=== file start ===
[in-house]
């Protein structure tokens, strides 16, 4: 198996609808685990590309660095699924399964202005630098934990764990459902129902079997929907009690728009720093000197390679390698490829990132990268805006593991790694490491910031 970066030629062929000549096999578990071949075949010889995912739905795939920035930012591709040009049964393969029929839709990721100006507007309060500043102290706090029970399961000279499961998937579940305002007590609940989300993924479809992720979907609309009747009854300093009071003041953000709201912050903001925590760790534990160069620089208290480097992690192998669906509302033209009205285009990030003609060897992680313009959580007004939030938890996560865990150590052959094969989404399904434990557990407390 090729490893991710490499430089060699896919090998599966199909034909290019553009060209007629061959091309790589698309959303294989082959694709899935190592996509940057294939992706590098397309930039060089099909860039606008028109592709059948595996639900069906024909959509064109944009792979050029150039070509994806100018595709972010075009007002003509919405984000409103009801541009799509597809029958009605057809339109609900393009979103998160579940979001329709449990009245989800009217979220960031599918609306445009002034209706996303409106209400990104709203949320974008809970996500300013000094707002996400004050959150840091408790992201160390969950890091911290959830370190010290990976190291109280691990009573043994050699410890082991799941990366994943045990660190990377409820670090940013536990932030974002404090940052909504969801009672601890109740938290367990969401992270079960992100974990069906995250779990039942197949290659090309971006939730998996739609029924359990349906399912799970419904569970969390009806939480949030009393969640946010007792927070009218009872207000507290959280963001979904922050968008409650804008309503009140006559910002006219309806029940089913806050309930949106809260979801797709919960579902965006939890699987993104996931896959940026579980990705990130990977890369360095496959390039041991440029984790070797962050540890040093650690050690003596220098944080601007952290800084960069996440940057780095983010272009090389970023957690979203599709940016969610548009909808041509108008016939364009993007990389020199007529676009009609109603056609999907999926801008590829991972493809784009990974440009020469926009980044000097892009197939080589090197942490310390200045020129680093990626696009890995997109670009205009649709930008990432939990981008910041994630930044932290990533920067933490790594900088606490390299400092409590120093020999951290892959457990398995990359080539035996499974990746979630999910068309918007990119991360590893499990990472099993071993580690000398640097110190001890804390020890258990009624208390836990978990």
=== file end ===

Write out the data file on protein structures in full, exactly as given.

[in-house]
């Protein structure tokens, strides 16, 4: 198996609808685990590309660095699924399964202005630098934990764990459902129902079997929907009690728009720093000197390679390698490829990132990268805006593991790694490491910031 970066030629062929000549096999578990071949075949010889995912739905795939920035930012591709040009049964393969029929839709990721100006507007309060500043102290706090029970399961000279499961998937579940305002007590609940989300993924479809992720979907609309009747009854300093009071003041953000709201912050903001925590760790534990160069620089208290480097992690192998669906509302033209009205285009990030003609060897992680313009959580007004939030938890996560865990150590052959094969989404399904434990557990407390 090729490893991710490499430089060699896919090998599966199909034909290019553009060209007629061959091309790589698309959303294989082959694709899935190592996509940057294939992706590098397309930039060089099909860039606008028109592709059948595996639900069906024909959509064109944009792979050029150039070509994806100018595709972010075009007002003509919405984000409103009801541009799509597809029958009605057809339109609900393009979103998160579940979001329709449990009245989800009217979220960031599918609306445009002034209706996303409106209400990104709203949320974008809970996500300013000094707002996400004050959150840091408790992201160390969950890091911290959830370190010290990976190291109280691990009573043994050699410890082991799941990366994943045990660190990377409820670090940013536990932030974002404090940052909504969801009672601890109740938290367990969401992270079960992100974990069906995250779990039942197949290659090309971006939730998996739609029924359990349906399912799970419904569970969390009806939480949030009393969640946010007792927070009218009872207000507290959280963001979904922050968008409650804008309503009140006559910002006219309806029940089913806050309930949106809260979801797709919960579902965006939890699987993104996931896959940026579980990705990130990977890369360095496959390039041991440029984790070797962050540890040093650690050690003596220098944080601007952290800084960069996440940057780095983010272009090389970023957690979203599709940016969610548009909808041509108008016939364009993007990389020199007529676009009609109603056609999907999926801008590829991972493809784009990974440009020469926009980044000097892009197939080589090197942490310390200045020129680093990626696009890995997109670009205009649709930008990432939990981008910041994630930044932290990533920067933490790594900088606490390299400092409590120093020999951290892959457990398995990359080539035996499974990746979630999910068309918007990119991360590893499990990472099993071993580690000398640097110190001890804390020890258990009624208390836990978990």